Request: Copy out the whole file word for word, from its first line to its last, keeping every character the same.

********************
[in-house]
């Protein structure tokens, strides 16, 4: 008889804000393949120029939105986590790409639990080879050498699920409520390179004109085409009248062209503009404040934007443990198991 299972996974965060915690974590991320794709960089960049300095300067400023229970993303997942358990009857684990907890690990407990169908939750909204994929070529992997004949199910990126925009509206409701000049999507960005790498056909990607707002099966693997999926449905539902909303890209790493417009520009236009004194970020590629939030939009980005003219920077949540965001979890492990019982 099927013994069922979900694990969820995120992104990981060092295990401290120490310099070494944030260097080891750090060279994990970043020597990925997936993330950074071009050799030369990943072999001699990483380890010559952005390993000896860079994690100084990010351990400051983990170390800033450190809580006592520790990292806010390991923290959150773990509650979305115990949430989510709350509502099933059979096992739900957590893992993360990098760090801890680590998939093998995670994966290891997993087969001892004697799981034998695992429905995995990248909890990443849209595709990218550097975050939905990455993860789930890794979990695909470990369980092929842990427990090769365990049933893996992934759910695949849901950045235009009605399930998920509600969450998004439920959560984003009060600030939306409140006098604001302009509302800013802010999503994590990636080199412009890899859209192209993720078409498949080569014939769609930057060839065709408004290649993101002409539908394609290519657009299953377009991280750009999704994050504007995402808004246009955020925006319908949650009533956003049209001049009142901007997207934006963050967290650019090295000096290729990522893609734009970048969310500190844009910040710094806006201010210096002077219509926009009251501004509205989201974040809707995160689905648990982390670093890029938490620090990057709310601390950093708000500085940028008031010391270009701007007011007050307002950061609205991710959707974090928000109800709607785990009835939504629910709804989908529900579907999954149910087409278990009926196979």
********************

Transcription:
[in-house]
């Protein structure tokens, strides 16, 4: 008889804000393949120029939105986590790409639990080879050498699920409520390179004109085409009248062209503009404040934007443990198991 299972996974965060915690974590991320794709960089960049300095300067400023229970993303997942358990009857684990907890690990407990169908939750909204994929070529992997004949199910990126925009509206409701000049999507960005790498056909990607707002099966693997999926449905539902909303890209790493417009520009236009004194970020590629939030939009980005003219920077949540965001979890492990019982 099927013994069922979900694990969820995120992104990981060092295990401290120490310099070494944030260097080891750090060279994990970043020597990925997936993330950074071009050799030369990943072999001699990483380890010559952005390993000896860079994690100084990010351990400051983990170390800033450190809580006592520790990292806010390991923290959150773990509650979305115990949430989510709350509502099933059979096992739900957590893992993360990098760090801890680590998939093998995670994966290891997993087969001892004697799981034998695992429905995995990248909890990443849209595709990218550097975050939905990455993860789930890794979990695909470990369980092929842990427990090769365990049933893996992934759910695949849901950045235009009605399930998920509600969450998004439920959560984003009060600030939306409140006098604001302009509302800013802010999503994590990636080199412009890899859209192209993720078409498949080569014939769609930057060839065709408004290649993101002409539908394609290519657009299953377009991280750009999704994050504007995402808004246009955020925006319908949650009533956003049209001049009142901007997207934006963050967290650019090295000096290729990522893609734009970048969310500190844009910040710094806006201010210096002077219509926009009251501004509205989201974040809707995160689905648990982390670093890029938490620090990057709310601390950093708000500085940028008031010391270009701007007011007050307002950061609205991710959707974090928000109800709607785990009835939504629910709804989908529900579907999954149910087409278990009926196979």